Wheat archive links plant pathogens to sulphur dioxide.
Rising pollution levels have affected the fungi that attack wheat.
By John Lucas
An investigation spanning some 160 years of data has shown how air pollution is linked to plant diseases. The study reveals that industrial emissions directly affect which microbes attack wheat.
Each year, US wheat farmers lose some US$250 million as a result of damage caused by the fungus Mycosphaerella graminicola. And European farmers spend about US$400 million annually on fungicides to control the spread of this pathogen and Phaeosphaeria nodorum, which similarly hits crop yield.
Over the course of the past century, European farmers have seen P. nodorum become more prevalent, and the once dominant M. graminicola fall into the background. This switch baffled plant scientists, who struggled to explain what had happened. Now, a team of researchers believes it understands the reason for this change.
Help from history
An archive of British wheat samples that was started in the autumn of 1843 provided the key to the puzzle. Researchers extracted and sequenced the DNA in this plant matter and measured the pathogens present over the past 160 years.
The team looked specifically at levels of sulphur dioxide, an air pollutant spewed out by industrial installations such as coal-fired power stations. In 1844, for example, the sulphur emitted in Britain registered at about 1 million tonnes a year, and M. graminicola was three times as common as P. nodorum. But as this figure climbed to 6 million tonnes in 1970, the M. graminicola virtually disappeared, and P. nodorum exploded to 100 times its 1844 amount.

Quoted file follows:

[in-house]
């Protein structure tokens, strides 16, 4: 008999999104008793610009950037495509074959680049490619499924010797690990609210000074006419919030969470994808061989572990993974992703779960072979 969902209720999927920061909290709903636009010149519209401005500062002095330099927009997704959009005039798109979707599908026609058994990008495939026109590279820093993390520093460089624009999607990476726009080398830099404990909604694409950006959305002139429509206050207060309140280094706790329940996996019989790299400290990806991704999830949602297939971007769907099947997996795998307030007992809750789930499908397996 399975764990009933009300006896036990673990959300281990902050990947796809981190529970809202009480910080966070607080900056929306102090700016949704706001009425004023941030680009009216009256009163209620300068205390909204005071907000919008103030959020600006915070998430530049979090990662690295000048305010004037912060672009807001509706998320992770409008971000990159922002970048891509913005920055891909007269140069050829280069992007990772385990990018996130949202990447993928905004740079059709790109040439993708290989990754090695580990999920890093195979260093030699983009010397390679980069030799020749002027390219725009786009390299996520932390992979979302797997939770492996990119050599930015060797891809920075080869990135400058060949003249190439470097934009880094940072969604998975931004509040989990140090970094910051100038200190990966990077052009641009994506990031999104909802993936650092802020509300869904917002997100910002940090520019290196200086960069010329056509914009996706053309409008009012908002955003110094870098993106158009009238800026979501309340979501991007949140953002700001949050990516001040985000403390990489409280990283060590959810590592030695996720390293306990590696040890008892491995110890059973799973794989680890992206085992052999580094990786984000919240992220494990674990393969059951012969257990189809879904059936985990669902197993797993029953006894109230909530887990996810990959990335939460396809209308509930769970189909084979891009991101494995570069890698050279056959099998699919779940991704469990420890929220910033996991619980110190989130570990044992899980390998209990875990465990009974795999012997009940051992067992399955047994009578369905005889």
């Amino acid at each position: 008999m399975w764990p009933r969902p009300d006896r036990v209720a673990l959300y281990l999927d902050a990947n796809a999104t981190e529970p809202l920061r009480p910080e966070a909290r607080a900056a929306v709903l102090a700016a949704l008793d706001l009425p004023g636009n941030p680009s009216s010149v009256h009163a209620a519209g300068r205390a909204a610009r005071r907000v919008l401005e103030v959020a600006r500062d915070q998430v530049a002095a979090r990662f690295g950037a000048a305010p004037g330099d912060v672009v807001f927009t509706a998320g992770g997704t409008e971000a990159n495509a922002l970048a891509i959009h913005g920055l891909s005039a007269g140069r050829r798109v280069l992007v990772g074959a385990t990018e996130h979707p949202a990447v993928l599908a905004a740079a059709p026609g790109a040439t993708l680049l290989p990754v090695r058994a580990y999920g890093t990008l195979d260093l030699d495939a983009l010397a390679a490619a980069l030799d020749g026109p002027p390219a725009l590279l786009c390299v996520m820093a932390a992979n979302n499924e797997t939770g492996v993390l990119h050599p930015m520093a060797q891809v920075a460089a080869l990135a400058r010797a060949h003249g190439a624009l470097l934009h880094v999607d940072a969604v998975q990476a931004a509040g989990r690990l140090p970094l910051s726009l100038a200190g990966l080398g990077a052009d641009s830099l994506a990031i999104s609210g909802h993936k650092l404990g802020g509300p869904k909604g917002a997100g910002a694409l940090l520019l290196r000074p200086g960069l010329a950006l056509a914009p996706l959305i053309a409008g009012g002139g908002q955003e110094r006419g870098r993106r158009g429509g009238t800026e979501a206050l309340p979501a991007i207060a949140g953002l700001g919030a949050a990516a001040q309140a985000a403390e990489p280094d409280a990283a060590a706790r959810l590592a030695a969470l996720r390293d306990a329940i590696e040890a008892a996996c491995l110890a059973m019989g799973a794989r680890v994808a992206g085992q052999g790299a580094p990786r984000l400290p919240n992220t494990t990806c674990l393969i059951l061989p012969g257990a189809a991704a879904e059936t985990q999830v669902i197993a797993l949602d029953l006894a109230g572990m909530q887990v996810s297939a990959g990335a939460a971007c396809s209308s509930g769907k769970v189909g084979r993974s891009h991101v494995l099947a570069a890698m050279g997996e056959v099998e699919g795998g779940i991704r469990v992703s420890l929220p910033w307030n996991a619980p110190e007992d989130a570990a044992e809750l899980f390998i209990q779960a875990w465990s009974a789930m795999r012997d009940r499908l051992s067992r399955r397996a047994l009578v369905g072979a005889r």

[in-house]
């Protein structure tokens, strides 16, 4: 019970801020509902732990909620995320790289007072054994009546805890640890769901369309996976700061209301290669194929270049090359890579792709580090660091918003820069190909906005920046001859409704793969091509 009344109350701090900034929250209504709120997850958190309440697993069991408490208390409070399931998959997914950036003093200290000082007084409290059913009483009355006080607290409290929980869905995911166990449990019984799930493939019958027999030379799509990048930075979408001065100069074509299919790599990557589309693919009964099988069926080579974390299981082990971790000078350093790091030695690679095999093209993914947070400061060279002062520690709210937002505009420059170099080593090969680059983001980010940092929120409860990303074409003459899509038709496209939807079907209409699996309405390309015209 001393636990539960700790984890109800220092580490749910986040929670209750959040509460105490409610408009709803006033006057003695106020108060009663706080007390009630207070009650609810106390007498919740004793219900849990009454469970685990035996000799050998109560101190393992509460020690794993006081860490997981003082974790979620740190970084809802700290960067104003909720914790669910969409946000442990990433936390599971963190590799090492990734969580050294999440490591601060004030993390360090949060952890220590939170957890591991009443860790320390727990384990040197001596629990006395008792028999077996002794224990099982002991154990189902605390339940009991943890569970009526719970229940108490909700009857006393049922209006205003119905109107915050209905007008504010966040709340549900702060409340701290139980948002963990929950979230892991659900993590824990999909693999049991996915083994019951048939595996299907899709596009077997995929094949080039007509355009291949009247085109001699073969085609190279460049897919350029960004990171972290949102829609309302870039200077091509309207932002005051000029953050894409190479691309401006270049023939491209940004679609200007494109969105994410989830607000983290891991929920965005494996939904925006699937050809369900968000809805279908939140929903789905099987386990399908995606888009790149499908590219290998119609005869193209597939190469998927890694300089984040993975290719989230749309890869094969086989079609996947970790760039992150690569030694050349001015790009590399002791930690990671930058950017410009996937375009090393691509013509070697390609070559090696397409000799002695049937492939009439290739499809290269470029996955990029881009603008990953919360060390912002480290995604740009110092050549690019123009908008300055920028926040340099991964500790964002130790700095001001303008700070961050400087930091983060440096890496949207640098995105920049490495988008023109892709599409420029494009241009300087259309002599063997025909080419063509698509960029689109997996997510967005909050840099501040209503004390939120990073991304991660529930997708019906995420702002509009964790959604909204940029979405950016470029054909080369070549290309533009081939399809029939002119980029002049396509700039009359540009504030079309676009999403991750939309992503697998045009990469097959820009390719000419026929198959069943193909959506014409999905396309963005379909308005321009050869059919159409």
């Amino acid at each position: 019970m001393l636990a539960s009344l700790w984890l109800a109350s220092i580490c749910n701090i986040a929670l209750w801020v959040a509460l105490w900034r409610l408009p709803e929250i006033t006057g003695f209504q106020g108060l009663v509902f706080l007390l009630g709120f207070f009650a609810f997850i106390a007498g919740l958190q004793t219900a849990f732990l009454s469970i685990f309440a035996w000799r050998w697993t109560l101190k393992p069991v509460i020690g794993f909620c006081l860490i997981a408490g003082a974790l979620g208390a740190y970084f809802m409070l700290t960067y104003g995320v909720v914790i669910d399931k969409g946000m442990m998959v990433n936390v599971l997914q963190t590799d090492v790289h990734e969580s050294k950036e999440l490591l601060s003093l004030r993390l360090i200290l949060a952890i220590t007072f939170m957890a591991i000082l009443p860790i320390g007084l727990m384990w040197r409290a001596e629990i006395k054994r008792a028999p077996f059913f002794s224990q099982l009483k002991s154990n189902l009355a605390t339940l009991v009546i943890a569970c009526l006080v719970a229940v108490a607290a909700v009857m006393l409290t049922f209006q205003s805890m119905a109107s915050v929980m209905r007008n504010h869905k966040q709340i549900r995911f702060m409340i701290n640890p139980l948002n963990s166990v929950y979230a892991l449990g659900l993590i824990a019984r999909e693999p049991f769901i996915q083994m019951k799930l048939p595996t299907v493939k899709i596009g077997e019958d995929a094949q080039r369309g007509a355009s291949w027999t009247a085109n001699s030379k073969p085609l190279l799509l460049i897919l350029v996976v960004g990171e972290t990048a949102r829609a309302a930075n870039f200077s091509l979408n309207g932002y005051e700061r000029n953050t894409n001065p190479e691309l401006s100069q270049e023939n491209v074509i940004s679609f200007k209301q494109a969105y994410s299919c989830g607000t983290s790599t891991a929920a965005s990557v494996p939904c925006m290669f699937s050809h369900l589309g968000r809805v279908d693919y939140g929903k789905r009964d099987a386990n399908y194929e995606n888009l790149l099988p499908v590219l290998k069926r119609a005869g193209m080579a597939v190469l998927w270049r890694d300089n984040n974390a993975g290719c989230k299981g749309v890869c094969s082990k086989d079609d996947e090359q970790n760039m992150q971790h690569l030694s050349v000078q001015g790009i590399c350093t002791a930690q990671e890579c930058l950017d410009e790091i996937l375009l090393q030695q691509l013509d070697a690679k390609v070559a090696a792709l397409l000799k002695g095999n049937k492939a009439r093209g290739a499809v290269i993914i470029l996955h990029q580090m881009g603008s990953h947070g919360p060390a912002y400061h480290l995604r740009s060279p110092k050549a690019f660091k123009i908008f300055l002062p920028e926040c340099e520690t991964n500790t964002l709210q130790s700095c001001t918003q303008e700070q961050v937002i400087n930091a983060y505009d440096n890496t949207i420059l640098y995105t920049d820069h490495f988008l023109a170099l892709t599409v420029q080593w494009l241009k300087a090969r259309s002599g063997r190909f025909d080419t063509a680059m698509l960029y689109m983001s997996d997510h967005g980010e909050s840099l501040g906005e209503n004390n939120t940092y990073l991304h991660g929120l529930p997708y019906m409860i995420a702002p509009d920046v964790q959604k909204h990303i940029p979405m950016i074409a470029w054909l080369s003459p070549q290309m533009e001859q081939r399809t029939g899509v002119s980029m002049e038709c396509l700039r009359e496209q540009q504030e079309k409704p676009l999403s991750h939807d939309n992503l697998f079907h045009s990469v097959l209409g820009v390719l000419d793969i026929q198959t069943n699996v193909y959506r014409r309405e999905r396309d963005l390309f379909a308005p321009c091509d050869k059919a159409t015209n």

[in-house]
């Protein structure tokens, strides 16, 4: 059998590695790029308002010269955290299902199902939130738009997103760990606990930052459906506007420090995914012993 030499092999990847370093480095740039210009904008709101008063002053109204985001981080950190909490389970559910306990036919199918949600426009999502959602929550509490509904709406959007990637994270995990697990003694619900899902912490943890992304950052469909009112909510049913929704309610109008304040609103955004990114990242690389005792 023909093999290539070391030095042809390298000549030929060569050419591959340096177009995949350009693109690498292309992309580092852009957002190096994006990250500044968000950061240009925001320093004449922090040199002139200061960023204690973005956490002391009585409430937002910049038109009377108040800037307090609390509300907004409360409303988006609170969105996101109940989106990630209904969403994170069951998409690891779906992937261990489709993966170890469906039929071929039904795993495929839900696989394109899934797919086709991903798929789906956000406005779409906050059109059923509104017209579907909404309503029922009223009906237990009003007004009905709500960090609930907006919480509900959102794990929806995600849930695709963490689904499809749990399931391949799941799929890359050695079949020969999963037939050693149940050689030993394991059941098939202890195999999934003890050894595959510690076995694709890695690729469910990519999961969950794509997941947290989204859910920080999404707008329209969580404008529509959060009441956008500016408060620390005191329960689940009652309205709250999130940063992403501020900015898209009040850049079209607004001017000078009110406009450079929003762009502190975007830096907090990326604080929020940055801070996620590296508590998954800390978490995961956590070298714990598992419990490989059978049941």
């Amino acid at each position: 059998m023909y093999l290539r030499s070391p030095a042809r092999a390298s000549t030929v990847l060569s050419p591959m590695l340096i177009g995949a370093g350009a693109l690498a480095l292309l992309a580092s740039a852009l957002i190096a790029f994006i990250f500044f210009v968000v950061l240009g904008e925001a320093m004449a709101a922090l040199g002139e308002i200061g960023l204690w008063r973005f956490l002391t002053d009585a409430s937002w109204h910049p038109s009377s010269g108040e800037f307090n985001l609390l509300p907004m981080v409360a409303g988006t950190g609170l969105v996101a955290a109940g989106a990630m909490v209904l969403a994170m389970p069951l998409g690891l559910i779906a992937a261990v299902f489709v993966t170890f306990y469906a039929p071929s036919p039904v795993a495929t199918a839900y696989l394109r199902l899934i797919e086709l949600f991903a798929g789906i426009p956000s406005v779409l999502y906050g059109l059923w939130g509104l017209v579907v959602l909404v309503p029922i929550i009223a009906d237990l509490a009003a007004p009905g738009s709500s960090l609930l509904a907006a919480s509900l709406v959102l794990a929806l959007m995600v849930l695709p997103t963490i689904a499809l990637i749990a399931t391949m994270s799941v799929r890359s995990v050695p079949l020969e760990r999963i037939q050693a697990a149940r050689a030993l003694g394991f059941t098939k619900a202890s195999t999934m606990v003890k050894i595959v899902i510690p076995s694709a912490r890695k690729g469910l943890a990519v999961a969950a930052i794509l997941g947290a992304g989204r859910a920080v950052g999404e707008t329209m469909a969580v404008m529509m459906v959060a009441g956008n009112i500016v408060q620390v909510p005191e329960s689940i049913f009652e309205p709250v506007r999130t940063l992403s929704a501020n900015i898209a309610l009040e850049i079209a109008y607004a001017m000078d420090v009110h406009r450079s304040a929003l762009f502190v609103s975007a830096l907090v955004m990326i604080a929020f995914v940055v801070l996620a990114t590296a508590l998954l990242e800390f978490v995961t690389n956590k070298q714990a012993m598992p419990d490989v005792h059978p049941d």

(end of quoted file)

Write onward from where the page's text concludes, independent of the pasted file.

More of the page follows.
"This is the first paper in which you can clearly link, over a long timescale, the population dynamics of two pathogens to changes in environmental pollution," says plant pathologist and team member Bart Fraaije of Rothamsted Research in Harpenden, UK.
The team looked specifically at levels of sulphur dioxide, an air pollutant spewed out by industrial installations such as coal-fired power stations. In 1844, for example, sulphur dioxide emissions in Britain were about 1 million tonnes a year, and M. graminicola was three times as common as P. nodorum. But as this figure climbed to 6 million tonnes in 1970, the M. graminicola virtually disappeared, and P. nodorum exploded to 100 times its 1844 amount.
Fraaije explains that with reduced coal burning over the past two decades (and a subsequent drop in sulphur dioxide emissions), the ratio of these wheat pathogens in Europe has returned to more or less the same as it was in pre-industrial times. The study appears this week in Proceedings of the National Academy of Sciences1.
How exactly might pollution exert this influence on plant disease? Fraaije stresses that the fungi may react differently to increases in rain acidity caused by sulphur dioxide, particularly when it comes to forming reproductive spores. But he adds that the mechanism is likely to be very intricate, involving ozone as well as sulphur dioxide.
Fraaije and his colleagues hope that their study will highlight the influence of human pollution on crops, and will one day lead to better prediction and management of agricultural disease.
News@Nature.com, April, 2005
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